Studies show that the majority of us would have no idea of what to do if we came across someone having a seizure.
Getting the right support when a seizure occurs can sometimes mean the difference between life and death.
What these studies also show:
- 60 per cent of us did not realise that you can die from epilepsy.
- Worryingly, 1 in 8 people said they would place a spoon or ruler in the patient’s mouth to stop the person biting their tongue, even though this could risk serious injury or even choking.
- Although almost two thirds of people say that they would try to assist someone having a seizure, they also admit that they wouldn’t know what to do.
- Less than half (1 in 2) would protect the head, even though this is the best practice and can save the person from serious injury.
- Approximately 42% of deaths caused by seizures are avoidable, and many lives could be saved if there was a greater awareness of what to do to support a person having a seizure.
Seizures can occur after a head injury or anything that directly affects the brain, such as a tumour or epilepsy.
Other common triggers include:
- Alcohol – commonly associated with the onset of seizures particularly after a heavy drinking spell as the alcohol levels fall.
- Lack of sleep – and sleeping in late can trigger a seizure if there is already an underlying condition.
- Emotional stress – can also induce seizures if there is an underlying predisposition.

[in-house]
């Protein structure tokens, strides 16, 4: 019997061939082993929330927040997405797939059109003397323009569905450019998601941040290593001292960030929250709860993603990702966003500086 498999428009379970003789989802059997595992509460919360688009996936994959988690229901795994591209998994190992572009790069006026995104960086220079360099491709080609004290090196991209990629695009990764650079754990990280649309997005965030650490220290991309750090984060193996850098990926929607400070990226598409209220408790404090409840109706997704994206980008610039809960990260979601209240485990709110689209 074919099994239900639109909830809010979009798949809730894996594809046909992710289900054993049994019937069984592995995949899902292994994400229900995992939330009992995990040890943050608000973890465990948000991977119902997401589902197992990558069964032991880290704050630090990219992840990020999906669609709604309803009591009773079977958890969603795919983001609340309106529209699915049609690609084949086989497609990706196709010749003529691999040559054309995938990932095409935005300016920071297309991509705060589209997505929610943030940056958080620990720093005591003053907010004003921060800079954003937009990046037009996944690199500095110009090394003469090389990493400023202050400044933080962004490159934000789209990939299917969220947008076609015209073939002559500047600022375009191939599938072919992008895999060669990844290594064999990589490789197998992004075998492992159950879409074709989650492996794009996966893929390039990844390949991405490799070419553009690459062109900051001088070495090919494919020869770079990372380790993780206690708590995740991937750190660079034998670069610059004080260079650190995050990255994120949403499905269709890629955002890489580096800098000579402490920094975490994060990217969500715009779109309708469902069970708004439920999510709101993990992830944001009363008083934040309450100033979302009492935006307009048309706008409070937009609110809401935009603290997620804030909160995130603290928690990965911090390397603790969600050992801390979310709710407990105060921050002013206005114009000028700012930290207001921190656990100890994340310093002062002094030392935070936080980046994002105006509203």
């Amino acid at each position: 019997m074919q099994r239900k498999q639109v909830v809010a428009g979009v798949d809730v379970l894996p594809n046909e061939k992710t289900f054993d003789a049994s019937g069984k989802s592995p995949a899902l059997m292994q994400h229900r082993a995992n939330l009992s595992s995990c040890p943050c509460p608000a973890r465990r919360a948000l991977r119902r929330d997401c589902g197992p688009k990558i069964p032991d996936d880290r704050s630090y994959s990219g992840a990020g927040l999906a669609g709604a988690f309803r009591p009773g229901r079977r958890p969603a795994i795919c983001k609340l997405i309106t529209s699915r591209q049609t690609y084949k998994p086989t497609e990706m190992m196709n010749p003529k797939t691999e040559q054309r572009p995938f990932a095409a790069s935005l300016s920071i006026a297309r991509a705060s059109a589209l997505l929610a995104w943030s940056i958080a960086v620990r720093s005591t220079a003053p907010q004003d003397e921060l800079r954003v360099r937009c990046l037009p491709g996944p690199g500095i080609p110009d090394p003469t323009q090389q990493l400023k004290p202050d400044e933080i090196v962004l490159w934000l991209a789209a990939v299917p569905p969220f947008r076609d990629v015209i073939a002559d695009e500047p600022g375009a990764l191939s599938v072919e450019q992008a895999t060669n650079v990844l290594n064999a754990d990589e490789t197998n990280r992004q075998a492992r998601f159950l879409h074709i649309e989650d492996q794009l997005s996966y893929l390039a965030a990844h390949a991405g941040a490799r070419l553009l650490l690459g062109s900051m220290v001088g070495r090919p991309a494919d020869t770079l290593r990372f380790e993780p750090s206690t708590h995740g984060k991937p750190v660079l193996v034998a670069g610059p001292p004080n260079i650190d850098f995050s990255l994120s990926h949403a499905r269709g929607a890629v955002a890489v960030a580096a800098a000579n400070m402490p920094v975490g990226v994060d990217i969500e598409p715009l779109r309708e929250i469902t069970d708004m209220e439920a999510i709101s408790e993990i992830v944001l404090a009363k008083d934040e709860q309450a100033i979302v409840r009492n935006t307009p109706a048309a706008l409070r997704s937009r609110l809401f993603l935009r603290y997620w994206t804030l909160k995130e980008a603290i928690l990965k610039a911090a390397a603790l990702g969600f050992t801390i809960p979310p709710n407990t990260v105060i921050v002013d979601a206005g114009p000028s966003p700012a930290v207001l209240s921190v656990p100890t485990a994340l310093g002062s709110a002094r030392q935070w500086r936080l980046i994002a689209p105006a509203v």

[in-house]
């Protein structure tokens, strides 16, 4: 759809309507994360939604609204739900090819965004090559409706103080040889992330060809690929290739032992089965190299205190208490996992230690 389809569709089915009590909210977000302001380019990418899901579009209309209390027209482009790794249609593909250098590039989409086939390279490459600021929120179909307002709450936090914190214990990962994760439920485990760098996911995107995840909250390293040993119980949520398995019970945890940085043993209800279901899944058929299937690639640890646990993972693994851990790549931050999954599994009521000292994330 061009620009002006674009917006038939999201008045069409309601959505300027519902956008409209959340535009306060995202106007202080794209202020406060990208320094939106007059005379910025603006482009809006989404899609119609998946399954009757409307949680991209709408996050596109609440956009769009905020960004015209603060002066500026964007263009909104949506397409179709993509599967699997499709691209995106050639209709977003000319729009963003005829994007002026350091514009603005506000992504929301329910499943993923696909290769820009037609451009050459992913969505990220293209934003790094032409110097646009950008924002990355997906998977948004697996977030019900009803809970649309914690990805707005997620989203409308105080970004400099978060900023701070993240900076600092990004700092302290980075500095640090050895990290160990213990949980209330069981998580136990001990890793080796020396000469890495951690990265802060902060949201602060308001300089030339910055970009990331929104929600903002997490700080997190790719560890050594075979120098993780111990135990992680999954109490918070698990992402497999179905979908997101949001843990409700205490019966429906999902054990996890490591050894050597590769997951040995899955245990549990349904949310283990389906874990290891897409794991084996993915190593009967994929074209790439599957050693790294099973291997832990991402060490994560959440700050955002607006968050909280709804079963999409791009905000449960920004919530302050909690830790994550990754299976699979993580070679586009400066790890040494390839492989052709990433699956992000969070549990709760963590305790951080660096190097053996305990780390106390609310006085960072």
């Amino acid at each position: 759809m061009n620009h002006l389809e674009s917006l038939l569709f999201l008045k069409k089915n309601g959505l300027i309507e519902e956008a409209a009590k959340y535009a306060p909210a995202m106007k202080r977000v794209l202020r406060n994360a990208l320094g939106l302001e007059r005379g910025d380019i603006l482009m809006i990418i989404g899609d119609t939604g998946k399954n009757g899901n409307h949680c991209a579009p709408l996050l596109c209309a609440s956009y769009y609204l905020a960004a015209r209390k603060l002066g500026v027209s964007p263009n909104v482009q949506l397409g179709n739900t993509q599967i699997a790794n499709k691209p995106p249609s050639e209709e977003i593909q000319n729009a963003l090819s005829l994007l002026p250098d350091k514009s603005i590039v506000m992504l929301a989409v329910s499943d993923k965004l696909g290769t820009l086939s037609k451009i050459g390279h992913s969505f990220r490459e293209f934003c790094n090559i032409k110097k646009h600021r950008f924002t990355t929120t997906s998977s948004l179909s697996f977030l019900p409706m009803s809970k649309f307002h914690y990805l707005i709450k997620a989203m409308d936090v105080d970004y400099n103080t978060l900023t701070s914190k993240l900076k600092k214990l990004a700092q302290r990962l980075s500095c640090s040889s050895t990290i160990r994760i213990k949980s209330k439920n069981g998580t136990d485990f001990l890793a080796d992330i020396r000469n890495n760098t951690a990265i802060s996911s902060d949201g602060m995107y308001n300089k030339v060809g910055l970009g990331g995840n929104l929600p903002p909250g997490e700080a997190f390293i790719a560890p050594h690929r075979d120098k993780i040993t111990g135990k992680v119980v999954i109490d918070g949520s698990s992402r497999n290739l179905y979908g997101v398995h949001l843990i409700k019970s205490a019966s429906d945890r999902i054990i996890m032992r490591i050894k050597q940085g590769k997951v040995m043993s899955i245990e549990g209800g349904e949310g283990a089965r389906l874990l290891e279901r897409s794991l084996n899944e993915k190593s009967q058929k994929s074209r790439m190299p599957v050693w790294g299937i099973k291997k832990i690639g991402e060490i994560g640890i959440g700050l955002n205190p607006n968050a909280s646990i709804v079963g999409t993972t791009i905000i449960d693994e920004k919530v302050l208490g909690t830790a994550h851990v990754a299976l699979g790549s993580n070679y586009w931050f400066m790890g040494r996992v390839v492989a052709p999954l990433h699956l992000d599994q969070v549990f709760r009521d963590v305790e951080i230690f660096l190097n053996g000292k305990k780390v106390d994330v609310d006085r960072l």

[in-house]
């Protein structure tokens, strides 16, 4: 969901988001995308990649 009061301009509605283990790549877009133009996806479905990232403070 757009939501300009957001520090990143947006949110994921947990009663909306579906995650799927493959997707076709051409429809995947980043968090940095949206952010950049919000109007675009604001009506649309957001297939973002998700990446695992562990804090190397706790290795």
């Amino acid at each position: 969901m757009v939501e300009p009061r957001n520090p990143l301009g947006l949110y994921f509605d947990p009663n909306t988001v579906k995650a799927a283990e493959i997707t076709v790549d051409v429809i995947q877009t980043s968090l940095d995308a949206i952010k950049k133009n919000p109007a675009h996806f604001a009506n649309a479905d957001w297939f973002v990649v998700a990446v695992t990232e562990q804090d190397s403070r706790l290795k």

- Exposure to flickering light – contrary to common opinion this is a rare trigger.
- Fever (in infants and small children – extremely common, 1 in 20 under 5s will convulse if their temperature rises)
- Drugs – commonly induce seizures
Seizures can present in many different ways:
It may start with a screaming sound (as the muscle spasm forces air out of their lungs) and the person may go rigid, just staring straight ahead or they may go rigid and thereafter experience incontrollable spasms. They may or may not be aware of what is happening.
How to help if someone is fitting:
Someone fitting can be extremely distressing to witness and people are often unsure how to help.
- Move things away from them to avoid injury, protect their head, but do not pick them up or restrain them. (Place something soft like your jacket or a pillow under their head.)
- They may bite their lips or tongue during the fit, but there is nothing you can do to help this whilst they are in the midst of a seizure. Do not let anyone put anything in their mouth.
- Look at your watch and time the fit. If the fit lasts for more than 3 minutes, phone the emergency services immediately.
- If they are experiencing a fit for the first time, they should be admitted to hospital for observation and tests.
A fit can last from seconds to minutes. The patient may go blue and could stop breathing for up to a minute. Once the fitting stops, they may be unconscious and breathing and should be rolled into the recovery position on their side to keep their airway open. After this they are likely to be very sleepy. They may be confused and fractious following the convulsion; be calm and reassuring, they will return to their normal selves shortly.
SafeTech provides this information for guidance and it is not in any way a substitute for medical advice. SafeTech is not responsible or liable for any diagnosis made, or actions taken based on this information. It is strongly advised that you attend a practical First Aid course to understand what to do in a medical emergency.
Contact us for further information and training in First Aid, Fire, and Health & Safety.